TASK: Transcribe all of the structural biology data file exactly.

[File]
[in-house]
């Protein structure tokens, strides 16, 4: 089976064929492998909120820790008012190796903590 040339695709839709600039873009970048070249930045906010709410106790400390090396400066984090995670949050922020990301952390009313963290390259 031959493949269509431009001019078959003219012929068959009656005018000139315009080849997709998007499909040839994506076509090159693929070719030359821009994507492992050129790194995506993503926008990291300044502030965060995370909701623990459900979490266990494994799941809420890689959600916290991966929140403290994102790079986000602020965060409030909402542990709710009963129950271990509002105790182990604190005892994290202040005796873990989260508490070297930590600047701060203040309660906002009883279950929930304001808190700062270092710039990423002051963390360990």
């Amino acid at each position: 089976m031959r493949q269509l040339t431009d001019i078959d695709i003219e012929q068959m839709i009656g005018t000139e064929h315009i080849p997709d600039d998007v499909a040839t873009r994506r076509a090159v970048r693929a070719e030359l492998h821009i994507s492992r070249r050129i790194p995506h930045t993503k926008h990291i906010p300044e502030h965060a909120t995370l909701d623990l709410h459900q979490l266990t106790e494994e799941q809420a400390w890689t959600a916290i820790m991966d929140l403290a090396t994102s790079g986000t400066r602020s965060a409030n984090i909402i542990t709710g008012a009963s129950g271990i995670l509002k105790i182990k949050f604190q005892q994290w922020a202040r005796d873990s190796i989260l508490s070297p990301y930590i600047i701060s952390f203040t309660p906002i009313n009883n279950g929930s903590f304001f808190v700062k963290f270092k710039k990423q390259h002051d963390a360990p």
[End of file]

[in-house]
């Protein structure tokens, strides 16, 4: 089976064929492998909120820790008012190796903590 040339695709839709600039873009970048070249930045906010709410106790400390090396400066984090995670949050922020990301952390009313963290390259 031959493949269509431009001019078959003219012929068959009656005018000139315009080849997709998007499909040839994506076509090159693929070719030359821009994507492992050129790194995506993503926008990291300044502030965060995370909701623990459900979490266990494994799941809420890689959600916290991966929140403290994102790079986000602020965060409030909402542990709710009963129950271990509002105790182990604190005892994290202040005796873990989260508490070297930590600047701060203040309660906002009883279950929930304001808190700062270092710039990423002051963390360990």
């Amino acid at each position: 089976m031959r493949q269509l040339t431009d001019i078959d695709i003219e012929q068959m839709i009656g005018t000139e064929h315009i080849p997709d600039d998007v499909a040839t873009r994506r076509a090159v970048r693929a070719e030359l492998h821009i994507s492992r070249r050129i790194p995506h930045t993503k926008h990291i906010p300044e502030h965060a909120t995370l909701d623990l709410h459900q979490l266990t106790e494994e799941q809420a400390w890689t959600a916290i820790m991966d929140l403290a090396t994102s790079g986000t400066r602020s965060a409030n984090i909402i542990t709710g008012a009963s129950g271990i995670l509002k105790i182990k949050f604190q005892q994290w922020a202040r005796d873990s190796i989260l508490s070297p990301y930590i600047i701060s952390f203040t309660p906002i009313n009883n279950g929930s903590f304001f808190v700062k963290f270092k710039k990423q390259h002051d963390a360990p």